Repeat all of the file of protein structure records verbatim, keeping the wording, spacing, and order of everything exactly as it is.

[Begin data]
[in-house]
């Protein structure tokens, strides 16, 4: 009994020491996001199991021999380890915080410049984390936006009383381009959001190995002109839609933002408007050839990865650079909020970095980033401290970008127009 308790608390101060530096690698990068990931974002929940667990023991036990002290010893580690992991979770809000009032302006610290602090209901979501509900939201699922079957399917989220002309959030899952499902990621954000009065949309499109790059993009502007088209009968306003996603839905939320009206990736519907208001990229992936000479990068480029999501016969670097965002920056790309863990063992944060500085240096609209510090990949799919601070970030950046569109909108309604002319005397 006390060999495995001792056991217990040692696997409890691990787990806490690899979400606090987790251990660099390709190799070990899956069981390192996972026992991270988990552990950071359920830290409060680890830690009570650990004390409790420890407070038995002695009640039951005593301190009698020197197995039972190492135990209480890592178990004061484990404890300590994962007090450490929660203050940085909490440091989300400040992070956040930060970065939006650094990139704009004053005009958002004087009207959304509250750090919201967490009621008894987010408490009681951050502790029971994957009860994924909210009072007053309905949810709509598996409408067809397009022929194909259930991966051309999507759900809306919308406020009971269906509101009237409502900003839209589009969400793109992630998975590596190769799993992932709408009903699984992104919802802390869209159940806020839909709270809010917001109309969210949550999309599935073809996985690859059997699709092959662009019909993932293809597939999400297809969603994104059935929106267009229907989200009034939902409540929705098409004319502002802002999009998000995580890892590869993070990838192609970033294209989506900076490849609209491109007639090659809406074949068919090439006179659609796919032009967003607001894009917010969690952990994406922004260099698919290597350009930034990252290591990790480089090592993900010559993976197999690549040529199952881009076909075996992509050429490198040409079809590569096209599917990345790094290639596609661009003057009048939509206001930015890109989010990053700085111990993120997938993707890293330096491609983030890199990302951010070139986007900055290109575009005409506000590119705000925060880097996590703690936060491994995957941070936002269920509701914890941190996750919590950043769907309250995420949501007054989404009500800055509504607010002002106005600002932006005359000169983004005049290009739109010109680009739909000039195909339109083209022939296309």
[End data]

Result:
[in-house]
């Protein structure tokens, strides 16, 4: 009994020491996001199991021999380890915080410049984390936006009383381009959001190995002109839609933002408007050839990865650079909020970095980033401290970008127009 308790608390101060530096690698990068990931974002929940667990023991036990002290010893580690992991979770809000009032302006610290602090209901979501509900939201699922079957399917989220002309959030899952499902990621954000009065949309499109790059993009502007088209009968306003996603839905939320009206990736519907208001990229992936000479990068480029999501016969670097965002920056790309863990063992944060500085240096609209510090990949799919601070970030950046569109909108309604002319005397 006390060999495995001792056991217990040692696997409890691990787990806490690899979400606090987790251990660099390709190799070990899956069981390192996972026992991270988990552990950071359920830290409060680890830690009570650990004390409790420890407070038995002695009640039951005593301190009698020197197995039972190492135990209480890592178990004061484990404890300590994962007090450490929660203050940085909490440091989300400040992070956040930060970065939006650094990139704009004053005009958002004087009207959304509250750090919201967490009621008894987010408490009681951050502790029971994957009860994924909210009072007053309905949810709509598996409408067809397009022929194909259930991966051309999507759900809306919308406020009971269906509101009237409502900003839209589009969400793109992630998975590596190769799993992932709408009903699984992104919802802390869209159940806020839909709270809010917001109309969210949550999309599935073809996985690859059997699709092959662009019909993932293809597939999400297809969603994104059935929106267009229907989200009034939902409540929705098409004319502002802002999009998000995580890892590869993070990838192609970033294209989506900076490849609209491109007639090659809406074949068919090439006179659609796919032009967003607001894009917010969690952990994406922004260099698919290597350009930034990252290591990790480089090592993900010559993976197999690549040529199952881009076909075996992509050429490198040409079809590569096209599917990345790094290639596609661009003057009048939509206001930015890109989010990053700085111990993120997938993707890293330096491609983030890199990302951010070139986007900055290109575009005409506000590119705000925060880097996590703690936060491994995957941070936002269920509701914890941190996750919590950043769907309250995420949501007054989404009500800055509504607010002002106005600002932006005359000169983004005049290009739109010109680009739909000039195909339109083209022939296309």